Is project-based education a new idea?
Unbound’s Ascend program is different from traditional college programs in that it gives students the opportunity to learn by doing something themselves. But this isn’t a brand new idea in the context of world history.
In fact, for most of world history, learning has been done this way. People have learned by doing. Up until the last century, few people attended college. Many people learned a trade through the apprenticeship model.
The apprenticeship model was fairly simple and straightforward. A young person would find a mentor who knew their trade and they would work under this person until they had developed the skills to work on their own. When they could work independently, they graduated from apprentice to journeyman. The final step beyond journeyman was master craftsman for those who excelled in their work and mastered the trade.
This model was practiced back in the Middle Ages and even earlier.
Learning a Trade in the 21st Century
There are still some industries that adopt this structured apprenticeship model with its hierarchy of excellence. Blue-collar trades often require more hands-on training than formal schooling. That’s because the skills for excellence at the job can’t be learned in a classroom.
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But even beyond the blue-collar trades, we are beginning to see this model of direct trade preparation being used.
Google has launched its Professional Certificate program. This online program seeks to provide accessible and affordable training for in-demand IT and related jobs. The idea is to equip students with the knowledge and skills they need to know to do the job, without requiring them to spend years at a school, spending thousands of dollars on a degree.
This program from Google is challenging the idea that to get a white-collar job in the knowledge economy, you need a costly college degree.
A Return to Practical Learning
The Ascend program works in a similar way.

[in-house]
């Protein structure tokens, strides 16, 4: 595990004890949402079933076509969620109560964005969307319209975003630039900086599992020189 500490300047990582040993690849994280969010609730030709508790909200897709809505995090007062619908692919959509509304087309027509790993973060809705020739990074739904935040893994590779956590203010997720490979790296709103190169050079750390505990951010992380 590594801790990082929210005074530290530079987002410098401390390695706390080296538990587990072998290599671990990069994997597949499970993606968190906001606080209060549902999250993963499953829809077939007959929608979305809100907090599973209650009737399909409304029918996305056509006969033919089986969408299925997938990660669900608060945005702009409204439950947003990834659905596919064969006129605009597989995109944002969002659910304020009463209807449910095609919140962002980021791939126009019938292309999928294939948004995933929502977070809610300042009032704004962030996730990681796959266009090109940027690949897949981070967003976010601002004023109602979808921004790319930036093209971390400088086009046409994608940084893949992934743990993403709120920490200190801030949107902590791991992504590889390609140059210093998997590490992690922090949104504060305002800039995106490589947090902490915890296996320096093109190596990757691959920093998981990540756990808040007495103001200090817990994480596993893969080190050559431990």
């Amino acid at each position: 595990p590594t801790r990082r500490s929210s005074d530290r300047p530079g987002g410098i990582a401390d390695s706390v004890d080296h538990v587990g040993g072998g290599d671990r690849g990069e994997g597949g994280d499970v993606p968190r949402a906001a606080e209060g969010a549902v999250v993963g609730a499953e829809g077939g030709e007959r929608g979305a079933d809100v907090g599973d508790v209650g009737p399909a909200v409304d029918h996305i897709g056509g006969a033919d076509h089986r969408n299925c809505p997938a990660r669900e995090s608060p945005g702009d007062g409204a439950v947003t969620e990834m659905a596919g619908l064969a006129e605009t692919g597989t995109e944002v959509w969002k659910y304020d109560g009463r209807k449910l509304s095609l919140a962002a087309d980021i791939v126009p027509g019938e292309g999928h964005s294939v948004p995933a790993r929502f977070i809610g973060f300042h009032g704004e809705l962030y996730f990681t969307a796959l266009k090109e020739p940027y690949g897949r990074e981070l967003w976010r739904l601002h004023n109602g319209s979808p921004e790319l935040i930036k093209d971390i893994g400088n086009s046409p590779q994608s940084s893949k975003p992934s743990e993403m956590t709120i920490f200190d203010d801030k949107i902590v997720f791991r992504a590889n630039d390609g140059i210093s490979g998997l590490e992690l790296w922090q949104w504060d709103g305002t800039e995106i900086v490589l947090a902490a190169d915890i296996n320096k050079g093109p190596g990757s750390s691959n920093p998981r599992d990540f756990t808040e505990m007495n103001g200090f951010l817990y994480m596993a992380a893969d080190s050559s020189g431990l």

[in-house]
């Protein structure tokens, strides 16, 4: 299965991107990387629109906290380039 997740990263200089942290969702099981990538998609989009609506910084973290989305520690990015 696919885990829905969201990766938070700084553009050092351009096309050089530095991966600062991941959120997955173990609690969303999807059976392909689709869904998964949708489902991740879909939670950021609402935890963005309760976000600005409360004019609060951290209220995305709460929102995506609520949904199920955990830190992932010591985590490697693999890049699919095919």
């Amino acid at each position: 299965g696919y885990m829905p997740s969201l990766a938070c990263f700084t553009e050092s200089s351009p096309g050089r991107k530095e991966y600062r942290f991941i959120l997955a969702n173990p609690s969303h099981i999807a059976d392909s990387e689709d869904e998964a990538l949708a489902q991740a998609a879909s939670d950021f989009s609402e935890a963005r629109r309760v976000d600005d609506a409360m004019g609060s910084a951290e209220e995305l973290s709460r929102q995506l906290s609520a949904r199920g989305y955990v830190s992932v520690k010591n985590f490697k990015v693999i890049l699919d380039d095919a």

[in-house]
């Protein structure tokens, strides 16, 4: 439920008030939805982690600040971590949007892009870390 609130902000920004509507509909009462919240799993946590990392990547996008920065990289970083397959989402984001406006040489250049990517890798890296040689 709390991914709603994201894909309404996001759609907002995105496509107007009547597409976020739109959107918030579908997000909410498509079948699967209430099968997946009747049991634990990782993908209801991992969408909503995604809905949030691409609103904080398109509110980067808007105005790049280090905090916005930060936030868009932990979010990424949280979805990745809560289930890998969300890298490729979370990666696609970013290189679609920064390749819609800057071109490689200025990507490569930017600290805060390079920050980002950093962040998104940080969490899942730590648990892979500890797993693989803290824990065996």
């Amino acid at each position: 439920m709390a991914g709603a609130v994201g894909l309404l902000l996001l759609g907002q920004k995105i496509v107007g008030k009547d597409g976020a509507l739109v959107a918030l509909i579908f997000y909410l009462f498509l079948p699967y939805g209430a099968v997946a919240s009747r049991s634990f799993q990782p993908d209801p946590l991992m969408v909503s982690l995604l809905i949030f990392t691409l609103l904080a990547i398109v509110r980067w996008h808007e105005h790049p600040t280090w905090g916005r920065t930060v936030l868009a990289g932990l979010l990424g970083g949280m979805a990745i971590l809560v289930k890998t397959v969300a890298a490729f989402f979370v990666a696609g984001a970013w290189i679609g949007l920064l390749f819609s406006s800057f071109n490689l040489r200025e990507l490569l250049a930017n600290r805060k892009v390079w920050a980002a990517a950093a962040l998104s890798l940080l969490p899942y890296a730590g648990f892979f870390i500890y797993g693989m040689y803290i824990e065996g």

Students who complete the Ascend program will “graduate” with college credits that they can transfer to their target school, thus saving time and money.
Their project completion will also provide them with something to put on their resume and a chance to build skills and experience.
They will also receive the Ascend and Signature Leadership Certifications. These certifications are linkable and can be easily added to a LinkedIn profile or online portfolio of work. The link can also be shared with interested employers who can review what the student did to complete the certification.
Unlike the Google certificates however, Ascend also works from an understanding that Christian young people need more than just job training to prepare them for an impactful life. They need community and training on how to live productively in a world that is hostile to their faith. That’s why Ascend also includes the Signature Leadership Courses and the Navigate course.
Similar to the medieval apprenticeship model, Ascend students will learn directly from subject matter experts who are actually working in their field of expertise. Whether it is a marketing strategist or an apologist, these subject matter experts will share their knowledge and experience directly with Ascend students. Consider these the “masters” of their craft, sharing their practical expertise with students.
The Ascend model is simple: learn directly from subject matter experts, practice what you learn in real time with your own project, and practice peer coaching in your Ascend Team to support other students to excel.
This isn’t a brand new model. It has worked for centuries. We’re not claiming to invent project-based education. We’re just bringing it back to the 21st century so that Christian young people can prepare for impactful lives through real-world experience.
Jace Bower is the Marketing Coordinator for Unbound. An Unbound alumnus, he has experienced firsthand the powerful advantages of doing college differently and participating in an intentional community. Jace graduated with his bachelor’s degree in History in 2016 and has worked in restaurant management and marketing since then. He also served on the Unbound Student Cabinet in 2019.
The author of two books and a semi-regular blogger, Jace can often be found doing something with words. When he’s not, chances are he’s reading about theology, listening to music, or playing pool or tennis with his wife Shannon in their Virginia home.